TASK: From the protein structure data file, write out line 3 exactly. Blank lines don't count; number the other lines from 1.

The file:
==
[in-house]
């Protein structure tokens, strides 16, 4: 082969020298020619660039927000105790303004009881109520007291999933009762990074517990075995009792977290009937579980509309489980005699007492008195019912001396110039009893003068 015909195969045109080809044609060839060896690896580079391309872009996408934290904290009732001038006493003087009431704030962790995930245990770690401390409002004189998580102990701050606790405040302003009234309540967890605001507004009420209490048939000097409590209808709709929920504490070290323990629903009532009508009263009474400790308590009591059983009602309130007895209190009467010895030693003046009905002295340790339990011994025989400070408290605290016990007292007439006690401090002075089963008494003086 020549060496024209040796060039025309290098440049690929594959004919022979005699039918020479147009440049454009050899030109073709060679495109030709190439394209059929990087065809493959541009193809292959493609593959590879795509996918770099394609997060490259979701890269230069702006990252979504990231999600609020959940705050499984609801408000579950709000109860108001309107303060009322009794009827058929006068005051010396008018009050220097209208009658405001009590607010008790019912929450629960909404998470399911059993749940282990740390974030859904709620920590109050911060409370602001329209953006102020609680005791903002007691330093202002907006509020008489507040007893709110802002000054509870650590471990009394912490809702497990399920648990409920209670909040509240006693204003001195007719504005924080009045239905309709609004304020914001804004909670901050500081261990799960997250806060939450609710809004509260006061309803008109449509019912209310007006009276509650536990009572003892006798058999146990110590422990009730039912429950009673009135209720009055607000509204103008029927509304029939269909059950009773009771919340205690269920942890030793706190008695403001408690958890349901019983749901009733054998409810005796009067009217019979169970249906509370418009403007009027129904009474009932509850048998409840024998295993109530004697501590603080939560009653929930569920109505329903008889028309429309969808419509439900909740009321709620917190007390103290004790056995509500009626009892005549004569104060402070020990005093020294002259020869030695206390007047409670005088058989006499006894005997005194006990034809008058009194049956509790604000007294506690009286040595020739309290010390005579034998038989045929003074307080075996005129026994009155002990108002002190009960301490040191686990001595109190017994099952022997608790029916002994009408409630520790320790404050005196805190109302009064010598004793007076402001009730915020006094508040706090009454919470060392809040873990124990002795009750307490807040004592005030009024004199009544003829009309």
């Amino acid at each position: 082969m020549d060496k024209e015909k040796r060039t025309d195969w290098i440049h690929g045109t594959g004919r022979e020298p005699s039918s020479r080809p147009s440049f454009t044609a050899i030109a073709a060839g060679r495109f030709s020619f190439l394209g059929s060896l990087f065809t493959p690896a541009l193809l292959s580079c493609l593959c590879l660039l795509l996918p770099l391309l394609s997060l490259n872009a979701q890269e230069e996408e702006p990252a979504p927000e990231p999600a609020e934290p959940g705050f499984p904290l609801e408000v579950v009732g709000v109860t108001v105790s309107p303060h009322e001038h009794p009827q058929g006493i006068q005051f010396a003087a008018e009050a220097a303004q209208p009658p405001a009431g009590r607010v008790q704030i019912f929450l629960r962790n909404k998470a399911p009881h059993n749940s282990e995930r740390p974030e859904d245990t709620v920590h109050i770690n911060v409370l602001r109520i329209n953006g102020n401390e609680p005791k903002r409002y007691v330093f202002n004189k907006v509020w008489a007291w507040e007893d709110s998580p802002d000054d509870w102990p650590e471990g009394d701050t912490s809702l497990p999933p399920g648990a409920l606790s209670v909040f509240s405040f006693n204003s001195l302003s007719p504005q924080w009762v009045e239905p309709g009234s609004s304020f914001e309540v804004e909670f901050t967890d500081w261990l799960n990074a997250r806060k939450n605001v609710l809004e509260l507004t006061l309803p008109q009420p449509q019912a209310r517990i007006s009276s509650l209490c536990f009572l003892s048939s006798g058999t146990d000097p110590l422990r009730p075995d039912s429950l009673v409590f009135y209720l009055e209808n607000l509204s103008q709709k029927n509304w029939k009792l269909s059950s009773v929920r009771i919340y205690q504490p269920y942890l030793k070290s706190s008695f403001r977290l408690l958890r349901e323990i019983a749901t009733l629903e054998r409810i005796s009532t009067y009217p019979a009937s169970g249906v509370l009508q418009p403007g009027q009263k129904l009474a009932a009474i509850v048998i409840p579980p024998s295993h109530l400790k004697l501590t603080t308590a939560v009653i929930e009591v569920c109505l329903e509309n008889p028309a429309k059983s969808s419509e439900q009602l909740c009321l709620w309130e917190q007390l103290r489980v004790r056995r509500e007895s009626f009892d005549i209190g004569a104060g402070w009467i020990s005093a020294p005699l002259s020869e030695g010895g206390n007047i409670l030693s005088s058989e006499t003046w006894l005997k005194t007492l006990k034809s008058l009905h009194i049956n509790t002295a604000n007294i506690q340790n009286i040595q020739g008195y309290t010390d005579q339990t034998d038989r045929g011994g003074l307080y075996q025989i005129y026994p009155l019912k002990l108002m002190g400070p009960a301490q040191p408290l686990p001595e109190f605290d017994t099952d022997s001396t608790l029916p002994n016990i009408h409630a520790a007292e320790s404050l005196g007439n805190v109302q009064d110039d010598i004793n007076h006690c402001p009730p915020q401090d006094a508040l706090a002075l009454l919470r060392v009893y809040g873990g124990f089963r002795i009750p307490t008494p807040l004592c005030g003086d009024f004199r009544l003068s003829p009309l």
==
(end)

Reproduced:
């Amino acid at each position: 082969m020549d060496k024209e015909k040796r060039t025309d195969w290098i440049h690929g045109t594959g004919r022979e020298p005699s039918s020479r080809p147009s440049f454009t044609a050899i030109a073709a060839g060679r495109f030709s020619f190439l394209g059929s060896l990087f065809t493959p690896a541009l193809l292959s580079c493609l593959c590879l660039l795509l996918p770099l391309l394609s997060l490259n872009a979701q890269e230069e996408e702006p990252a979504p927000e990231p999600a609020e934290p959940g705050f499984p904290l609801e408000v579950v009732g709000v109860t108001v105790s309107p303060h009322e001038h009794p009827q058929g006493i006068q005051f010396a003087a008018e009050a220097a303004q209208p009658p405001a009431g009590r607010v008790q704030i019912f929450l629960r962790n909404k998470a399911p009881h059993n749940s282990e995930r740390p974030e859904d245990t709620v920590h109050i770690n911060v409370l602001r109520i329209n953006g102020n401390e609680p005791k903002r409002y007691v330093f202002n004189k907006v509020w008489a007291w507040e007893d709110s998580p802002d000054d509870w102990p650590e471990g009394d701050t912490s809702l497990p999933p399920g648990a409920l606790s209670v909040f509240s405040f006693n204003s001195l302003s007719p504005q924080w009762v009045e239905p309709g009234s609004s304020f914001e309540v804004e909670f901050t967890d500081w261990l799960n990074a997250r806060k939450n605001v609710l809004e509260l507004t006061l309803p008109q009420p449509q019912a209310r517990i007006s009276s509650l209490c536990f009572l003892s048939s006798g058999t146990d000097p110590l422990r009730p075995d039912s429950l009673v409590f009135y209720l009055e209808n607000l509204s103008q709709k029927n509304w029939k009792l269909s059950s009773v929920r009771i919340y205690q504490p269920y942890l030793k070290s706190s008695f403001r977290l408690l958890r349901e323990i019983a749901t009733l629903e054998r409810i005796s009532t009067y009217p019979a009937s169970g249906v509370l009508q418009p403007g009027q009263k129904l009474a009932a009474i509850v048998i409840p579980p024998s295993h109530l400790k004697l501590t603080t308590a939560v009653i929930e009591v569920c109505l329903e509309n008889p028309a429309k059983s969808s419509e439900q009602l909740c009321l709620w309130e917190q007390l103290r489980v004790r056995r509500e007895s009626f009892d005549i209190g004569a104060g402070w009467i020990s005093a020294p005699l002259s020869e030695g010895g206390n007047i409670l030693s005088s058989e006499t003046w006894l005997k005194t007492l006990k034809s008058l009905h009194i049956n509790t002295a604000n007294i506690q340790n009286i040595q020739g008195y309290t010390d005579q339990t034998d038989r045929g011994g003074l307080y075996q025989i005129y026994p009155l019912k002990l108002m002190g400070p009960a301490q040191p408290l686990p001595e109190f605290d017994t099952d022997s001396t608790l029916p002994n016990i009408h409630a520790a007292e320790s404050l005196g007439n805190v109302q009064d110039d010598i004793n007076h006690c402001p009730p915020q401090d006094a508040l706090a002075l009454l919470r060392v009893y809040g873990g124990f089963r002795i009750p307490t008494p807040l004592c005030g003086d009024f004199r009544l003068s003829p009309l």